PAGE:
On November 2, 2007, 21-year-old Kercher of Coulsdon, England, was found fatally stabbed in the bedroom of the home she shared with Knox and two other women in Perugia, the capital city of the Umbria region in central Italy. Investigators said the British exchange student had been slain the previous night. After questioning by police, Knox, a Seattle native and University of Washington student doing her junior year abroad in Italy, was arrested. She denied any wrongdoing, saying she was at computer science student Sollecito’s house the night the killing occurred. Police claimed Knox later gave them conflicting statements about her whereabouts at the time of the crime, and said she also accused her boss at a bar where she worked, who turned out to have a solid alibi, of Kercher’s murder. The American student, who was first questioned without an attorney or professional interpreter, said police coerced her into making the accusation as well as other incriminating statements. (The false accusation would later result in an extra year tacked on to Knox’s prison sentence.)

During the nearly yearlong trial that followed in 2009, Italian prosecutors charged that Knox, along with Sollecito and a third person, Rudy Guede, an Ivory Coast native, had viciously attacked Kercher in a sex game gone wrong. (Guede was convicted for his role in Kercher’s death in a separate, fast-track trial in 2008. He was sentenced to 30 years in prison, which was reduced to 16 years on appeal.) The prosecution’s main evidence against Knox included tiny traces of her DNA and that of Kercher’s on a knife discovered at Sollecito’s home. Traces of Knox’s DNA were also found on a bra clasp belonging to Kercher. Knox’s attorneys argued the bra clasp was found over a month after the murder at a contaminated crime scene, and that the knife blade couldn’t have made the wounds on the victim.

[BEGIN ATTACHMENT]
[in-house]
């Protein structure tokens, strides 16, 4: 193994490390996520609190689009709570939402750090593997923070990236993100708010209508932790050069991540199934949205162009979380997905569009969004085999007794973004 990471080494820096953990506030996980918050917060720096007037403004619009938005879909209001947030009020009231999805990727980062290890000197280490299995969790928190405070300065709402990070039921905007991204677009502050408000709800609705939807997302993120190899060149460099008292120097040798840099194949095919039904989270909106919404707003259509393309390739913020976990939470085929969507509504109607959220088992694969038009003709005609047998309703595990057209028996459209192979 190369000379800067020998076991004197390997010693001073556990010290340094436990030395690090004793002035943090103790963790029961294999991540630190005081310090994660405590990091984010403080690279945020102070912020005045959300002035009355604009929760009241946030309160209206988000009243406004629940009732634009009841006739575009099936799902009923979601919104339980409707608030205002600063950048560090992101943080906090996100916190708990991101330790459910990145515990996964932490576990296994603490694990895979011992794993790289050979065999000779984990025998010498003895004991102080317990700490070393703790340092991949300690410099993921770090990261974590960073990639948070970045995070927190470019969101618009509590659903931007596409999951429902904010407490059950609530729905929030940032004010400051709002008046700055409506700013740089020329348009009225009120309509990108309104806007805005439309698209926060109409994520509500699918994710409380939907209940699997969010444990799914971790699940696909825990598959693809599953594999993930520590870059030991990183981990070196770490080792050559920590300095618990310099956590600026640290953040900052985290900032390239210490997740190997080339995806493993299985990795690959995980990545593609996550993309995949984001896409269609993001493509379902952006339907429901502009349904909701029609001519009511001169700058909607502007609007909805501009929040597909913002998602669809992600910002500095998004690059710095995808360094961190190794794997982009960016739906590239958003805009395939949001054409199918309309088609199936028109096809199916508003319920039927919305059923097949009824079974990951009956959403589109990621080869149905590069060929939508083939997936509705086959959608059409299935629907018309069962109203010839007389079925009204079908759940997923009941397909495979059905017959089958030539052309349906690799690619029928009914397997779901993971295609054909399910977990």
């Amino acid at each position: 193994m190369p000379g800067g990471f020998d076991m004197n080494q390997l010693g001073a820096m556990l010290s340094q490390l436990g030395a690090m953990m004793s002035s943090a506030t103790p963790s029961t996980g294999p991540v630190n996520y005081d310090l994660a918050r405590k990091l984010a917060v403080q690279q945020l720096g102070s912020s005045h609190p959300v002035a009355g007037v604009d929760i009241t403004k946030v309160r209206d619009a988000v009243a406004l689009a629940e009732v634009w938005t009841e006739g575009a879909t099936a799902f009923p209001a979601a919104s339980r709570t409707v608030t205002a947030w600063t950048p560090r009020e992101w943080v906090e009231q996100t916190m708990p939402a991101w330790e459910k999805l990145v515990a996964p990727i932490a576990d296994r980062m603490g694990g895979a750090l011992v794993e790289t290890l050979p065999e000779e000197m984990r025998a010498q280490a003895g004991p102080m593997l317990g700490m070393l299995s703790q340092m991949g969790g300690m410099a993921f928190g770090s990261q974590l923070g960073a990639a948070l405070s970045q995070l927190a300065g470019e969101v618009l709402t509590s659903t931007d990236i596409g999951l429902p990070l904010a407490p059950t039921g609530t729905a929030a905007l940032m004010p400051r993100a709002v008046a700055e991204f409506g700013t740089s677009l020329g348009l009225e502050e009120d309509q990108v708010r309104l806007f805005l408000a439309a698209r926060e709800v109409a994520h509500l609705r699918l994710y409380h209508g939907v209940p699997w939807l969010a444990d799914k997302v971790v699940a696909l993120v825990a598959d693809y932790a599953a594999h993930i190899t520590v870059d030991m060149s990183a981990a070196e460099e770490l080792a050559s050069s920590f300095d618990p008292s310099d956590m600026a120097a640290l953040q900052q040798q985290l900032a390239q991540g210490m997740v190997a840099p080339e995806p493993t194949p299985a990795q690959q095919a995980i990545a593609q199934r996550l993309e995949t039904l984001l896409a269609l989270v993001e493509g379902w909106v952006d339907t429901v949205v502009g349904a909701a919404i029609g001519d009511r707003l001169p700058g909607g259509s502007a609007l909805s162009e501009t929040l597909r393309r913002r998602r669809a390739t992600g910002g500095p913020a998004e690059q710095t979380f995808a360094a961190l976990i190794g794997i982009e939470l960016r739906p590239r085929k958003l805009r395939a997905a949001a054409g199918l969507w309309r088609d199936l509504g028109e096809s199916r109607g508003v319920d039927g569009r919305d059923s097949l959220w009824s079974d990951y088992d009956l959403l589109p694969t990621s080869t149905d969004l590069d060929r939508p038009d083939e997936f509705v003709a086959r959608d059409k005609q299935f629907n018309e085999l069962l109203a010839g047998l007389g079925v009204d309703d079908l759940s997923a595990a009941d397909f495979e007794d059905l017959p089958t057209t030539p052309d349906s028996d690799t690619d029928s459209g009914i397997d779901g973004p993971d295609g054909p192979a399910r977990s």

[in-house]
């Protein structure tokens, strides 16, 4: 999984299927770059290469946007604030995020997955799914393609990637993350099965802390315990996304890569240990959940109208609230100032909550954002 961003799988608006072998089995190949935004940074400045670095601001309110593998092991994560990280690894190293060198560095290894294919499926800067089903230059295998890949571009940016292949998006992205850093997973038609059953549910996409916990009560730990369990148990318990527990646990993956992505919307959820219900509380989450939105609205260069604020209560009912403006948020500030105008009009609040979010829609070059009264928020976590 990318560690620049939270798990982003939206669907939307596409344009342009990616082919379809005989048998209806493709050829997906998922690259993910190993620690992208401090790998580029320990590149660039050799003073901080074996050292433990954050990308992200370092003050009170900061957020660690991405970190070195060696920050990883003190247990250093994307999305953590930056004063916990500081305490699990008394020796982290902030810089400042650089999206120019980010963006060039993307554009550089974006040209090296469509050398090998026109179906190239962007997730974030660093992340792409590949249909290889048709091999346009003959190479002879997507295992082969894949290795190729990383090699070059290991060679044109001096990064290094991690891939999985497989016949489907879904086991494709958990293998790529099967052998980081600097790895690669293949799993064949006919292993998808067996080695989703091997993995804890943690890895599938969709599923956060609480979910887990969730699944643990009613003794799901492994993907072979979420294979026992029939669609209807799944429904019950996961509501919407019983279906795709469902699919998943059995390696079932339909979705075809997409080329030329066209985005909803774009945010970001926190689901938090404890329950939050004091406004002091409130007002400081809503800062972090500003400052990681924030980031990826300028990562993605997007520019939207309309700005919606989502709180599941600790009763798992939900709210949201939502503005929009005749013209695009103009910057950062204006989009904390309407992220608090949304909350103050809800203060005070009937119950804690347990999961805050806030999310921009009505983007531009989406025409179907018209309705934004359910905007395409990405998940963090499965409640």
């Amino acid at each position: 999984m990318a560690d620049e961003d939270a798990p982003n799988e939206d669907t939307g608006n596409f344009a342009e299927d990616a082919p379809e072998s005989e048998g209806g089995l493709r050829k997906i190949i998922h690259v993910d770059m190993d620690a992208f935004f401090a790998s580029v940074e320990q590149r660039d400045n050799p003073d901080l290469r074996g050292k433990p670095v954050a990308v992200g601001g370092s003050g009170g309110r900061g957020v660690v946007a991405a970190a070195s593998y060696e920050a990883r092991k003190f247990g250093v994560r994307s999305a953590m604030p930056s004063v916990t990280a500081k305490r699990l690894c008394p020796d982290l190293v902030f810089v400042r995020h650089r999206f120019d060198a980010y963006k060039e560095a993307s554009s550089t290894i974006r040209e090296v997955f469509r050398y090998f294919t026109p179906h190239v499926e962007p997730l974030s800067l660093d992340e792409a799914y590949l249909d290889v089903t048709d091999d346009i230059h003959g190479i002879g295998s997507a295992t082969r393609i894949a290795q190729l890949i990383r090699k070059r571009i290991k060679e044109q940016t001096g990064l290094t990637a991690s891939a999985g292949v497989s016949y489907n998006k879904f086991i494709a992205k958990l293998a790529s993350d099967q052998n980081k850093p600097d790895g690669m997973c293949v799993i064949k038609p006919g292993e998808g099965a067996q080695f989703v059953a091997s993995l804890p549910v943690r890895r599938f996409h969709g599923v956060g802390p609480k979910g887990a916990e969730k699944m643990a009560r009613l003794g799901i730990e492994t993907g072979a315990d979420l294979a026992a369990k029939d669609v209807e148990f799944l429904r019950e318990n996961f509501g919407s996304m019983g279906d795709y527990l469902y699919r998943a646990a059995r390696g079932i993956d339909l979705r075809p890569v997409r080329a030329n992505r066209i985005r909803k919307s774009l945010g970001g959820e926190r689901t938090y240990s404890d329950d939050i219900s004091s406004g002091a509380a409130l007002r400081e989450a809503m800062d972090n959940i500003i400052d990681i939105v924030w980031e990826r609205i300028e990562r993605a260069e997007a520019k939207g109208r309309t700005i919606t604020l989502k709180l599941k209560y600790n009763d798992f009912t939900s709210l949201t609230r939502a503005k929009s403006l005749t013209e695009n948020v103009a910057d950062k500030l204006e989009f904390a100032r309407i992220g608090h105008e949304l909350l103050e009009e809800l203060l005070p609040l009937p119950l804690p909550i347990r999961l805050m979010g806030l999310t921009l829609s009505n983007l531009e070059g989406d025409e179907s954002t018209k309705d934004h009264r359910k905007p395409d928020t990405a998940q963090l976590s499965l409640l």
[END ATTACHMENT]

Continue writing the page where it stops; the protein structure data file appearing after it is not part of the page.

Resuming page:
The case received extensive media coverage in the U.S. and Europe, where the attractive Knox was dubbed “Angel Face” and “Foxy Knoxy” by the tabloids. In the Italian and British press, Knox was painted as a promiscuous party girl. However, in America, she was often portrayed in the media as an innocent abroad, a young woman who had worked several jobs to earn money to study in Perugia, where she had been railroaded by an overzealous prosecutor.

Knox and Sollecito appealed their convictions, and at their subsequent trial court-appointed experts testified the original DNA evidence was unreliable and did not definitively link the young American and her former boyfriend to the crime. On October 3, 2011, a court in Perugia acquitted the two defendants of murder. The 24-year-old Knox, who been jailed in Italy since her 2007 arrest, flew home to the U.S. the following day.